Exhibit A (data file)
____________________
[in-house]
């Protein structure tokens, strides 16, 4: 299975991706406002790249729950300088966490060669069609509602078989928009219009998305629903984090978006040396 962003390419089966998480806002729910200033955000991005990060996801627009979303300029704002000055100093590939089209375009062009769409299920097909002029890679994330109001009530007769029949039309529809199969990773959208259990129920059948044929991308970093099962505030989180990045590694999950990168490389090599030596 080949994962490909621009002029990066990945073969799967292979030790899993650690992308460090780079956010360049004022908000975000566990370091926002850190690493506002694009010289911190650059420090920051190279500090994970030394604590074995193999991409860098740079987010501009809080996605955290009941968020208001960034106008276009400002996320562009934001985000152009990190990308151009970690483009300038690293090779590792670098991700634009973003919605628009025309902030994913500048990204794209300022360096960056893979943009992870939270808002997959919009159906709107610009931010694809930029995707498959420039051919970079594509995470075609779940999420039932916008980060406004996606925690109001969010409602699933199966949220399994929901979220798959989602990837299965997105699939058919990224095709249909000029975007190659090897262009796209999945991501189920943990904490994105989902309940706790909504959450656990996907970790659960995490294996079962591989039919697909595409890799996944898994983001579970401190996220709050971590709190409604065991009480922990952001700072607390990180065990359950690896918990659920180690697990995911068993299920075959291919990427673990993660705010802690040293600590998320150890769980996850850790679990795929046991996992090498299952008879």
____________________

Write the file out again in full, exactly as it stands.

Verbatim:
[in-house]
């Protein structure tokens, strides 16, 4: 299975991706406002790249729950300088966490060669069609509602078989928009219009998305629903984090978006040396 962003390419089966998480806002729910200033955000991005990060996801627009979303300029704002000055100093590939089209375009062009769409299920097909002029890679994330109001009530007769029949039309529809199969990773959208259990129920059948044929991308970093099962505030989180990045590694999950990168490389090599030596 080949994962490909621009002029990066990945073969799967292979030790899993650690992308460090780079956010360049004022908000975000566990370091926002850190690493506002694009010289911190650059420090920051190279500090994970030394604590074995193999991409860098740079987010501009809080996605955290009941968020208001960034106008276009400002996320562009934001985000152009990190990308151009970690483009300038690293090779590792670098991700634009973003919605628009025309902030994913500048990204794209300022360096960056893979943009992870939270808002997959919009159906709107610009931010694809930029995707498959420039051919970079594509995470075609779940999420039932916008980060406004996606925690109001969010409602699933199966949220399994929901979220798959989602990837299965997105699939058919990224095709249909000029975007190659090897262009796209999945991501189920943990904490994105989902309940706790909504959450656990996907970790659960995490294996079962591989039919697909595409890799996944898994983001579970401190996220709050971590709190409604065991009480922990952001700072607390990180065990359950690896918990659920180690697990995911068993299920075959291919990427673990993660705010802690040293600590998320150890769980996850850790679990795929046991996992090498299952008879």